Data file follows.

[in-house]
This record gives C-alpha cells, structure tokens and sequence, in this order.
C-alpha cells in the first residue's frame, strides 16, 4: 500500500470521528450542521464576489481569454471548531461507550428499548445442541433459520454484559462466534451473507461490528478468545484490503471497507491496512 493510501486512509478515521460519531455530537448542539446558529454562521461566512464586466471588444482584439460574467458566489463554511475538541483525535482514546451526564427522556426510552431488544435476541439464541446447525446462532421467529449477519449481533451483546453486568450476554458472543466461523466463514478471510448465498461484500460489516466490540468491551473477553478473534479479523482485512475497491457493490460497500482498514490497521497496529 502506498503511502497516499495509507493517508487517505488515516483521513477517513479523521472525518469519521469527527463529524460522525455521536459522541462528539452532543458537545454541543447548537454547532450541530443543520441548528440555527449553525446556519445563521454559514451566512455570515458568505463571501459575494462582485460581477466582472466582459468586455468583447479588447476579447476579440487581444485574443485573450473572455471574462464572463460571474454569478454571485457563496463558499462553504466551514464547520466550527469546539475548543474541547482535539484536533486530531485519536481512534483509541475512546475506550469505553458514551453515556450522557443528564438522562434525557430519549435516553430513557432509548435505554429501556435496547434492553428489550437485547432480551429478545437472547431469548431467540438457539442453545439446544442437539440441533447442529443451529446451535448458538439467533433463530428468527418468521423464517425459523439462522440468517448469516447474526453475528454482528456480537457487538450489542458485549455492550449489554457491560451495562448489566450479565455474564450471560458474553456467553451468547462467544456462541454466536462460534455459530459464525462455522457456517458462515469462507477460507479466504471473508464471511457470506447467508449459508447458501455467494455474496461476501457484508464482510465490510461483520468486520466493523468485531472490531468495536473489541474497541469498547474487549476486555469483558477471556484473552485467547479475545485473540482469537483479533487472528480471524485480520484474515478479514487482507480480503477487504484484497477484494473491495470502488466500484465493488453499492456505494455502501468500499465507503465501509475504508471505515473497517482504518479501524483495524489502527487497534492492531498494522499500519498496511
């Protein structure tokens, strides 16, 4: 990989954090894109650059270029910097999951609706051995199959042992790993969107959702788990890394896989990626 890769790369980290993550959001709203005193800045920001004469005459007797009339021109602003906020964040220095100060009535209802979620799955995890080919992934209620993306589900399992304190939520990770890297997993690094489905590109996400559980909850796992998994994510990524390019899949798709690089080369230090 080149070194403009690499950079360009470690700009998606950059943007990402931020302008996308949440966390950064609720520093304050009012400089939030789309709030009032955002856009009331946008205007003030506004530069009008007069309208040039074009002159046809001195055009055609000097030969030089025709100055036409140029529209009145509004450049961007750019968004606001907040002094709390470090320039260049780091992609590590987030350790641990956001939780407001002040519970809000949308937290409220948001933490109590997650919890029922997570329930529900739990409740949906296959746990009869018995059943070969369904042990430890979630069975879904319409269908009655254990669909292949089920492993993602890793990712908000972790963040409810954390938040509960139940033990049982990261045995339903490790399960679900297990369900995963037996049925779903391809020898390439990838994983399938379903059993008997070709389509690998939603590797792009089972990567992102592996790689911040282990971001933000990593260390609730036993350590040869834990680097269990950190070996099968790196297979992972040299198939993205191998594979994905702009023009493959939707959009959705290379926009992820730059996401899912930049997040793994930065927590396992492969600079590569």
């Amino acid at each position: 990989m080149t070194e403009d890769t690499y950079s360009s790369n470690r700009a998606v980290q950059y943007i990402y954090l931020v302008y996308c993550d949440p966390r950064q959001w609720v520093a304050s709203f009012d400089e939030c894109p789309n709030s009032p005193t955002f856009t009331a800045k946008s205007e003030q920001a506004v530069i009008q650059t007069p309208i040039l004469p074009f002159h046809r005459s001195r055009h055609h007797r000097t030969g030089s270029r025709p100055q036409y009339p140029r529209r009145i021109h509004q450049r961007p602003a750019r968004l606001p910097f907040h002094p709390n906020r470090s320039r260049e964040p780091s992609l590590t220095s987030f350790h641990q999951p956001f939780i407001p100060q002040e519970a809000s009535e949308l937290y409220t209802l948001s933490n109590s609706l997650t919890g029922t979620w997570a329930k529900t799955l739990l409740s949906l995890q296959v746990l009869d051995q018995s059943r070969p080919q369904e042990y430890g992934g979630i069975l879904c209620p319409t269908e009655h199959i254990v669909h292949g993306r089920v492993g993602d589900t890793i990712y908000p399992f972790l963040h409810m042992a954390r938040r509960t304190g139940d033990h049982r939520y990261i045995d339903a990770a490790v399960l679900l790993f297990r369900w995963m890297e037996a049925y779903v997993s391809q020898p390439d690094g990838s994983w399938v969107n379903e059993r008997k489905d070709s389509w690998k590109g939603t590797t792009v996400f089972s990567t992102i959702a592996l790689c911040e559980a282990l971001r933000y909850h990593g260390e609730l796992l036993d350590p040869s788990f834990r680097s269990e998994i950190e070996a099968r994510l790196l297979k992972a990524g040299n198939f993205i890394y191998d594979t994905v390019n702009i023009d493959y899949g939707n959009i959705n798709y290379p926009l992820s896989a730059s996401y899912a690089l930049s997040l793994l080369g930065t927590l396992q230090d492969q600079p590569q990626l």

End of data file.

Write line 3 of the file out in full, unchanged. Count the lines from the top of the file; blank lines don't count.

C-alpha cells in the first residue's frame, strides 16, 4: 500500500470521528450542521464576489481569454471548531461507550428499548445442541433459520454484559462466534451473507461490528478468545484490503471497507491496512 493510501486512509478515521460519531455530537448542539446558529454562521461566512464586466471588444482584439460574467458566489463554511475538541483525535482514546451526564427522556426510552431488544435476541439464541446447525446462532421467529449477519449481533451483546453486568450476554458472543466461523466463514478471510448465498461484500460489516466490540468491551473477553478473534479479523482485512475497491457493490460497500482498514490497521497496529 502506498503511502497516499495509507493517508487517505488515516483521513477517513479523521472525518469519521469527527463529524460522525455521536459522541462528539452532543458537545454541543447548537454547532450541530443543520441548528440555527449553525446556519445563521454559514451566512455570515458568505463571501459575494462582485460581477466582472466582459468586455468583447479588447476579447476579440487581444485574443485573450473572455471574462464572463460571474454569478454571485457563496463558499462553504466551514464547520466550527469546539475548543474541547482535539484536533486530531485519536481512534483509541475512546475506550469505553458514551453515556450522557443528564438522562434525557430519549435516553430513557432509548435505554429501556435496547434492553428489550437485547432480551429478545437472547431469548431467540438457539442453545439446544442437539440441533447442529443451529446451535448458538439467533433463530428468527418468521423464517425459523439462522440468517448469516447474526453475528454482528456480537457487538450489542458485549455492550449489554457491560451495562448489566450479565455474564450471560458474553456467553451468547462467544456462541454466536462460534455459530459464525462455522457456517458462515469462507477460507479466504471473508464471511457470506447467508449459508447458501455467494455474496461476501457484508464482510465490510461483520468486520466493523468485531472490531468495536473489541474497541469498547474487549476486555469483558477471556484473552485467547479475545485473540482469537483479533487472528480471524485480520484474515478479514487482507480480503477487504484484497477484494473491495470502488466500484465493488453499492456505494455502501468500499465507503465501509475504508471505515473497517482504518479501524483495524489502527487497534492492531498494522499500519498496511